Post-statutory rape scandal, post-Trapped in the Closet, R. Kelly has eased into a niche as hip-hop’s de facto crazy uncle, his sexual monomania and likely perversions mellowed down to an eccentric tic. It’s hardly surprising, then, that Untitled once again indulges all his signature obsessions, including his full-bore devotion to sex as a holy subject, which, if not exactly fascinating, has managed to come off as consistently amusing. Here the gimmick wears conspicuously thin—lazily conceived, never pushed far enough to be interesting, and built off milquetoast beats and some bad, bad poetry.
What’s made Kelly ickily charming is a penchant for presenting his member as other rappers do their entire selves: a vessel of unknowable power whose reputation needs constant tending. He offers himself as a kind of superman, as tireless in talking about sex as he claims to be in performing it. Fourteen of 15 songs here directly broach the topic—not in passing, but as direct, unavoidable focus, often ringed with purple pronouncements of adulation and love. It’s a style that, in some ways, represents the terminus of drippy R&B sermonizing, where the woman is the sacred object, a treasure to be bedded down and treated right. He takes this fawning, ultimately self-serving adoration to a creepier place, still indulging in its signature language but tweaked to a far raunchier level.
The focus on relative monogamy is not strange for Kelly, but at this pitch, so devoid of novelty or wit, it becomes grating. The result is a long run of toothlessly drooly sentimental whimpering, the kind of “Girl, I’ll treat your body like a temple” blather that makes for the most cringe-worthy moments of otherwise good R&B songs. Unfortunately, most of these are not good R&B songs. They’re lurid wet dreams whose creepy humor is overrun by the sheer repetition of their sentiments. One or two drab paeans are bearable, but piled high with them the album’s momentum lags; despite his best efforts, Kelly slowly runs out of ways to metaphorically describe oral sex, finally settling for the blandly disgusting “Ima kiss you on your privates, girl.”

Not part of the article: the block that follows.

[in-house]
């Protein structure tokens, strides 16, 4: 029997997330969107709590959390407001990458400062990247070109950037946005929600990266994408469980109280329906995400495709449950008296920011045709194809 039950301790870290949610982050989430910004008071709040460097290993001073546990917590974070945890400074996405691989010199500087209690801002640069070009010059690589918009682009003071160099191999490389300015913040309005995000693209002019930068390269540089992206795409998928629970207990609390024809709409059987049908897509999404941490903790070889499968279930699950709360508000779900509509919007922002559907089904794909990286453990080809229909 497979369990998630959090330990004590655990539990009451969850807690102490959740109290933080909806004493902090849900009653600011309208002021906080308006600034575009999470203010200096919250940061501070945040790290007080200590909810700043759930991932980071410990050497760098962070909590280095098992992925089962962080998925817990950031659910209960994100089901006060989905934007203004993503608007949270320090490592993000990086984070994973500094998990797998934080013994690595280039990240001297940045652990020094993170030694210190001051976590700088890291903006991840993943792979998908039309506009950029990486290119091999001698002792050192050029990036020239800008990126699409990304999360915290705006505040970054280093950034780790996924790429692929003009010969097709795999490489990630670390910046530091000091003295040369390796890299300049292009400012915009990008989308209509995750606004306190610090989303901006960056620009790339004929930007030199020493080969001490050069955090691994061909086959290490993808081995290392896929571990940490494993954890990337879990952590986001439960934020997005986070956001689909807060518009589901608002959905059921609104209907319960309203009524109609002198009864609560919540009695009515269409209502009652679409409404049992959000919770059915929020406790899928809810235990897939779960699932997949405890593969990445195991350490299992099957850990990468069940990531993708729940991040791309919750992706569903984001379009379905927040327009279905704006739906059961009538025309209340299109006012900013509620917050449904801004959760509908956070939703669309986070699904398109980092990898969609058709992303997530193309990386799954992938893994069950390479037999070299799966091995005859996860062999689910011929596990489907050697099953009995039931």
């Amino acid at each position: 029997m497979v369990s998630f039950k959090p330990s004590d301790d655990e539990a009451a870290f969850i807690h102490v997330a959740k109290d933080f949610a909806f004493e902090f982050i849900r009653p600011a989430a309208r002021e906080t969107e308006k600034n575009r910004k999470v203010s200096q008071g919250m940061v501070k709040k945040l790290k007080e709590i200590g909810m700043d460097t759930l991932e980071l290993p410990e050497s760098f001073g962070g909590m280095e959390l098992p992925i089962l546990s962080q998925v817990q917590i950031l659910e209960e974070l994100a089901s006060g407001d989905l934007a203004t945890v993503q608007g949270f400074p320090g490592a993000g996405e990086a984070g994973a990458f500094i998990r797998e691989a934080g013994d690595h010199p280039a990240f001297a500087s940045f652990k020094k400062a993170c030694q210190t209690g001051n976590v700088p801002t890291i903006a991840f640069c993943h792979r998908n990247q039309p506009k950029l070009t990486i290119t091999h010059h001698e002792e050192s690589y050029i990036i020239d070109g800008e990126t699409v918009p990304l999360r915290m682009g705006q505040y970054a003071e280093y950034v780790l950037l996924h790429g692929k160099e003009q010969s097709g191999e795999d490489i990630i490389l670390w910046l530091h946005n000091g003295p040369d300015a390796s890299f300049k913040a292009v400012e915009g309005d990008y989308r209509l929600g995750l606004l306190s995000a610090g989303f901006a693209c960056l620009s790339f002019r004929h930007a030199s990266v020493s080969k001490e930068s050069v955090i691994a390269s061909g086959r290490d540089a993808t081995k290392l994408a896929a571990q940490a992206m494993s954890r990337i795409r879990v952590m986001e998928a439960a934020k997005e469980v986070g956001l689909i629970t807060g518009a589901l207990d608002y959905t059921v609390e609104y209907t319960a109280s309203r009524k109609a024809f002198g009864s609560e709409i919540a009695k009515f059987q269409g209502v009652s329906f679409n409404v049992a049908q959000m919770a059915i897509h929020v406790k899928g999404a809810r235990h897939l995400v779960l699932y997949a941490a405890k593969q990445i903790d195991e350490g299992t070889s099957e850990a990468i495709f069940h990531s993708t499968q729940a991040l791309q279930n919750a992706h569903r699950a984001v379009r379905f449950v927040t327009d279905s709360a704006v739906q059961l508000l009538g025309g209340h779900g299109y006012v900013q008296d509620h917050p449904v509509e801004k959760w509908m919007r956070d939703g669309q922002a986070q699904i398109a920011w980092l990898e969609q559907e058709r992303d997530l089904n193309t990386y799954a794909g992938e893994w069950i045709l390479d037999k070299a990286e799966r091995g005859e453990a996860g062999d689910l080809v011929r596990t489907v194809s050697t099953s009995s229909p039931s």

Thankfully, the propulsive “Supaman High” breaks this early slump; I’ve never been as grateful to hear a song about drugs and guns. This strong streak is continued with “Be My #2,” which finds the singer actually hatching something clever: an honestly delivered plea to a girl to be his backup mistress. But it’s not long before he stumbles back into dreary bedroom antics. “Text Me” is the kind of faux-timely gimmick—all catch-phrases and beep-beep sound effects—employed by lesser artists grasping at significance.
In Kelly’s hyper-sexualized world, everyone is a woman ripe for the plucking, even the DJ at the club (“I Love the DJ”) who’s not only good at her job but sexy to boot. Other men don’t even figure in as competition; they show up only to offer hood credence or slow-jam backing vocals (OJ da Juiceman on “Supaman High,” Robin Thicke and Tyrese on “Pregnant”). This makes for a sweltering environment, and the only thing that prevents Untitled from dissolving in its own moisture is Kelly’s consummately unhinged personality. The result is bizarre digressions like “Echo,” whose hook compares a woman’s moaning to Alpine yodeling. “Pregnant,” which plays like a Dave Chappelle sketch of an R. Kelly song, is delivered with a totally straight face, opening with “Girl, Ima get you pregnant,” backed by a cooing “Knock you up” rejoinder courtesy of Thicke.
This thrusting weirdness can only take him so far. “Bangin’ the Headboard” is the latest in a line of standard issue sex-location songs, which most notably took him to the kitchen, now ambling back into the bedroom, where realistically there’s not much left to describe. As he states on “Like I Do,” there’s two things Kelly is good at: music and “working your body out, girl.” We’d all be better off if he focused a little more on the former.